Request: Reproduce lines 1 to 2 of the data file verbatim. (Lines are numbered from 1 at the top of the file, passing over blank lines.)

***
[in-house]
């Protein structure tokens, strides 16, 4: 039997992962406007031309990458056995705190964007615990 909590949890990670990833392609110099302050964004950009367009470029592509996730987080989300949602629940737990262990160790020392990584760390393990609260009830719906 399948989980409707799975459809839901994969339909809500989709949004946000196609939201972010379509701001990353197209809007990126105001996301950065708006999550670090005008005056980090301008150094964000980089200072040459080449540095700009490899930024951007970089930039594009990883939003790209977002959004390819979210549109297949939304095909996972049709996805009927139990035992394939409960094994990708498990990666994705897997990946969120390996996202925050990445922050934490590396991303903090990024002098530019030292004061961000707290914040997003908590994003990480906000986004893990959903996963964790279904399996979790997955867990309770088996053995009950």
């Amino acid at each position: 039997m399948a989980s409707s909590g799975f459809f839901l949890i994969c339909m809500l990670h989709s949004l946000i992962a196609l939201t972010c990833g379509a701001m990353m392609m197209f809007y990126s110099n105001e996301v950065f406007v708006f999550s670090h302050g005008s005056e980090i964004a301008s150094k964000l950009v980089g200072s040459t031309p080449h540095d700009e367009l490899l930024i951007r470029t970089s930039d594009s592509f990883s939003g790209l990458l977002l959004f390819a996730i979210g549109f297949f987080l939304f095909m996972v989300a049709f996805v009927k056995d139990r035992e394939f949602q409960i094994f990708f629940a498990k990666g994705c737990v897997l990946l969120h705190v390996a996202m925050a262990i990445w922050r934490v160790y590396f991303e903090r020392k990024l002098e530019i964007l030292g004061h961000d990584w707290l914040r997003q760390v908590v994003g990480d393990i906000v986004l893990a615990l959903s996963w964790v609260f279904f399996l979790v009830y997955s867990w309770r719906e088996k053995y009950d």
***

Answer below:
[in-house]
């Protein structure tokens, strides 16, 4: 039997992962406007031309990458056995705190964007615990 909590949890990670990833392609110099302050964004950009367009470029592509996730987080989300949602629940737990262990160790020392990584760390393990609260009830719906 399948989980409707799975459809839901994969339909809500989709949004946000196609939201972010379509701001990353197209809007990126105001996301950065708006999550670090005008005056980090301008150094964000980089200072040459080449540095700009490899930024951007970089930039594009990883939003790209977002959004390819979210549109297949939304095909996972049709996805009927139990035992394939409960094994990708498990990666994705897997990946969120390996996202925050990445922050934490590396991303903090990024002098530019030292004061961000707290914040997003908590994003990480906000986004893990959903996963964790279904399996979790997955867990309770088996053995009950």